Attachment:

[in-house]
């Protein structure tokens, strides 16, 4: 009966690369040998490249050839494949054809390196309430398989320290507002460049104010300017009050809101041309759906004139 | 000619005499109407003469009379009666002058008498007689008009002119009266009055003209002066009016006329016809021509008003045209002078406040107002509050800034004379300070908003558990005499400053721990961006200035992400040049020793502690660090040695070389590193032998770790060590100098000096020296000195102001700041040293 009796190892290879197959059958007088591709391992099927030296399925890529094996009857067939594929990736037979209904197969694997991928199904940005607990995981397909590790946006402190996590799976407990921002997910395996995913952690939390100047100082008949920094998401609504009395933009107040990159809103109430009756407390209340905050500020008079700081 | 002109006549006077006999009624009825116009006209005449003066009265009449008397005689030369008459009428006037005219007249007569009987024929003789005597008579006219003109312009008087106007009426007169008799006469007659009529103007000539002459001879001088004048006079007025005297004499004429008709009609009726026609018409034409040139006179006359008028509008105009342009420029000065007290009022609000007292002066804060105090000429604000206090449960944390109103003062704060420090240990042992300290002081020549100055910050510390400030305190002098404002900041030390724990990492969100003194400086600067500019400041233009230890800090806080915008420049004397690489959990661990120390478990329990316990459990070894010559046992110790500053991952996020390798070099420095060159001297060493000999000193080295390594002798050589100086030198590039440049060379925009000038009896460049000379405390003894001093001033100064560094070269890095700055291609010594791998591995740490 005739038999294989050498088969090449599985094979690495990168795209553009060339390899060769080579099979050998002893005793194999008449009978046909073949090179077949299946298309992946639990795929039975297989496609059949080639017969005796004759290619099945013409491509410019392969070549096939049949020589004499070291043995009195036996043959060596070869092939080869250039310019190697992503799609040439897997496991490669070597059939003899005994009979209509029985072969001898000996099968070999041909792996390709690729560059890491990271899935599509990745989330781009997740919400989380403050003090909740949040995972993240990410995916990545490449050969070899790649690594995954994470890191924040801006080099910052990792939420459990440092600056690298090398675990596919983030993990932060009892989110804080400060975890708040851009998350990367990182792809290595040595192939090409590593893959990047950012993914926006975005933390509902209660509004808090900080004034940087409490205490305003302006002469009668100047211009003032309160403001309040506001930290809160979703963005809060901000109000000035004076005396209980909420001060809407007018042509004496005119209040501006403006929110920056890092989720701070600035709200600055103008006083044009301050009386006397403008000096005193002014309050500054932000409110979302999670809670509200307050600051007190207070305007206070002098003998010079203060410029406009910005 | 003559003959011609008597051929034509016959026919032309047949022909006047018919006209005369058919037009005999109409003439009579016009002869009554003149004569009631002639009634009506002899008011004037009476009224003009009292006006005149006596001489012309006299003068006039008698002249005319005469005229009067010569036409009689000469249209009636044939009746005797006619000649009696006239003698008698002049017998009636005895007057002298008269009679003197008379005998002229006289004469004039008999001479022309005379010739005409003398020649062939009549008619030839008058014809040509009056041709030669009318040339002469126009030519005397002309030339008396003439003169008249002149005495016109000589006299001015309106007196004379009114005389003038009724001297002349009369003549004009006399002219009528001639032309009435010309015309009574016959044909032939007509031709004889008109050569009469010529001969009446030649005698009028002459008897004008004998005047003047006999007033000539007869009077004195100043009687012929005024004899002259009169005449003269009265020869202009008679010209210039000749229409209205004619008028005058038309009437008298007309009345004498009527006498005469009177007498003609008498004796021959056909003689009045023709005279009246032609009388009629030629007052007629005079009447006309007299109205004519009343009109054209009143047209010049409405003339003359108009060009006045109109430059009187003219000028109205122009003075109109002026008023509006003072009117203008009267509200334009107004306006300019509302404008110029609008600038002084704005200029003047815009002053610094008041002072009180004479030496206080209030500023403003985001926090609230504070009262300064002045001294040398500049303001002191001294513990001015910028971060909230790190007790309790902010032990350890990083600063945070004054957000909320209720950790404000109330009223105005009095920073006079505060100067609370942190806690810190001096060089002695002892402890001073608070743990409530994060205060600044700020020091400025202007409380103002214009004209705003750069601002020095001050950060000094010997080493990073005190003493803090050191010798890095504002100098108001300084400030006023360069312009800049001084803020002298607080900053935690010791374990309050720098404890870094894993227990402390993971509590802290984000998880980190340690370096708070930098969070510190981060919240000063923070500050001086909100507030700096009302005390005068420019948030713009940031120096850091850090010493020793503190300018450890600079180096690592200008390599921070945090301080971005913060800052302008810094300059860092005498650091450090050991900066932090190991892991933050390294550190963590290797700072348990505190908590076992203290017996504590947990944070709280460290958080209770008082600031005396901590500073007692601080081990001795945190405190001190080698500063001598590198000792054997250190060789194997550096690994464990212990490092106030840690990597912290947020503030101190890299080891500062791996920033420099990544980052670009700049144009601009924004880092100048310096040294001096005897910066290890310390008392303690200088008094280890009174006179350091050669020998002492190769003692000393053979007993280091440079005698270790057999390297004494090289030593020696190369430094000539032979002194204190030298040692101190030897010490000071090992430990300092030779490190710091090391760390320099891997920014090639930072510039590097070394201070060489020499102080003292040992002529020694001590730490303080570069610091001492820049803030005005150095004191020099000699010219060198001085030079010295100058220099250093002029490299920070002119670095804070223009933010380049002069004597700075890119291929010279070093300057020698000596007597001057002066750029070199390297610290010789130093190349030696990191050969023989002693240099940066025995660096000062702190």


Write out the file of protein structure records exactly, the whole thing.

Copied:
[in-house]
């Protein structure tokens, strides 16, 4: 009966690369040998490249050839494949054809390196309430398989320290507002460049104010300017009050809101041309759906004139 | 000619005499109407003469009379009666002058008498007689008009002119009266009055003209002066009016006329016809021509008003045209002078406040107002509050800034004379300070908003558990005499400053721990961006200035992400040049020793502690660090040695070389590193032998770790060590100098000096020296000195102001700041040293 009796190892290879197959059958007088591709391992099927030296399925890529094996009857067939594929990736037979209904197969694997991928199904940005607990995981397909590790946006402190996590799976407990921002997910395996995913952690939390100047100082008949920094998401609504009395933009107040990159809103109430009756407390209340905050500020008079700081 | 002109006549006077006999009624009825116009006209005449003066009265009449008397005689030369008459009428006037005219007249007569009987024929003789005597008579006219003109312009008087106007009426007169008799006469007659009529103007000539002459001879001088004048006079007025005297004499004429008709009609009726026609018409034409040139006179006359008028509008105009342009420029000065007290009022609000007292002066804060105090000429604000206090449960944390109103003062704060420090240990042992300290002081020549100055910050510390400030305190002098404002900041030390724990990492969100003194400086600067500019400041233009230890800090806080915008420049004397690489959990661990120390478990329990316990459990070894010559046992110790500053991952996020390798070099420095060159001297060493000999000193080295390594002798050589100086030198590039440049060379925009000038009896460049000379405390003894001093001033100064560094070269890095700055291609010594791998591995740490 005739038999294989050498088969090449599985094979690495990168795209553009060339390899060769080579099979050998002893005793194999008449009978046909073949090179077949299946298309992946639990795929039975297989496609059949080639017969005796004759290619099945013409491509410019392969070549096939049949020589004499070291043995009195036996043959060596070869092939080869250039310019190697992503799609040439897997496991490669070597059939003899005994009979209509029985072969001898000996099968070999041909792996390709690729560059890491990271899935599509990745989330781009997740919400989380403050003090909740949040995972993240990410995916990545490449050969070899790649690594995954994470890191924040801006080099910052990792939420459990440092600056690298090398675990596919983030993990932060009892989110804080400060975890708040851009998350990367990182792809290595040595192939090409590593893959990047950012993914926006975005933390509902209660509004808090900080004034940087409490205490305003302006002469009668100047211009003032309160403001309040506001930290809160979703963005809060901000109000000035004076005396209980909420001060809407007018042509004496005119209040501006403006929110920056890092989720701070600035709200600055103008006083044009301050009386006397403008000096005193002014309050500054932000409110979302999670809670509200307050600051007190207070305007206070002098003998010079203060410029406009910005 | 003559003959011609008597051929034509016959026919032309047949022909006047018919006209005369058919037009005999109409003439009579016009002869009554003149004569009631002639009634009506002899008011004037009476009224003009009292006006005149006596001489012309006299003068006039008698002249005319005469005229009067010569036409009689000469249209009636044939009746005797006619000649009696006239003698008698002049017998009636005895007057002298008269009679003197008379005998002229006289004469004039008999001479022309005379010739005409003398020649062939009549008619030839008058014809040509009056041709030669009318040339002469126009030519005397002309030339008396003439003169008249002149005495016109000589006299001015309106007196004379009114005389003038009724001297002349009369003549004009006399002219009528001639032309009435010309015309009574016959044909032939007509031709004889008109050569009469010529001969009446030649005698009028002459008897004008004998005047003047006999007033000539007869009077004195100043009687012929005024004899002259009169005449003269009265020869202009008679010209210039000749229409209205004619008028005058038309009437008298007309009345004498009527006498005469009177007498003609008498004796021959056909003689009045023709005279009246032609009388009629030629007052007629005079009447006309007299109205004519009343009109054209009143047209010049409405003339003359108009060009006045109109430059009187003219000028109205122009003075109109002026008023509006003072009117203008009267509200334009107004306006300019509302404008110029609008600038002084704005200029003047815009002053610094008041002072009180004479030496206080209030500023403003985001926090609230504070009262300064002045001294040398500049303001002191001294513990001015910028971060909230790190007790309790902010032990350890990083600063945070004054957000909320209720950790404000109330009223105005009095920073006079505060100067609370942190806690810190001096060089002695002892402890001073608070743990409530994060205060600044700020020091400025202007409380103002214009004209705003750069601002020095001050950060000094010997080493990073005190003493803090050191010798890095504002100098108001300084400030006023360069312009800049001084803020002298607080900053935690010791374990309050720098404890870094894993227990402390993971509590802290984000998880980190340690370096708070930098969070510190981060919240000063923070500050001086909100507030700096009302005390005068420019948030713009940031120096850091850090010493020793503190300018450890600079180096690592200008390599921070945090301080971005913060800052302008810094300059860092005498650091450090050991900066932090190991892991933050390294550190963590290797700072348990505190908590076992203290017996504590947990944070709280460290958080209770008082600031005396901590500073007692601080081990001795945190405190001190080698500063001598590198000792054997250190060789194997550096690994464990212990490092106030840690990597912290947020503030101190890299080891500062791996920033420099990544980052670009700049144009601009924004880092100048310096040294001096005897910066290890310390008392303690200088008094280890009174006179350091050669020998002492190769003692000393053979007993280091440079005698270790057999390297004494090289030593020696190369430094000539032979002194204190030298040692101190030897010490000071090992430990300092030779490190710091090391760390320099891997920014090639930072510039590097070394201070060489020499102080003292040992002529020694001590730490303080570069610091001492820049803030005005150095004191020099000699010219060198001085030079010295100058220099250093002029490299920070002119670095804070223009933010380049002069004597700075890119291929010279070093300057020698000596007597001057002066750029070199390297610290010789130093190349030696990191050969023989002693240099940066025995660096000062702190």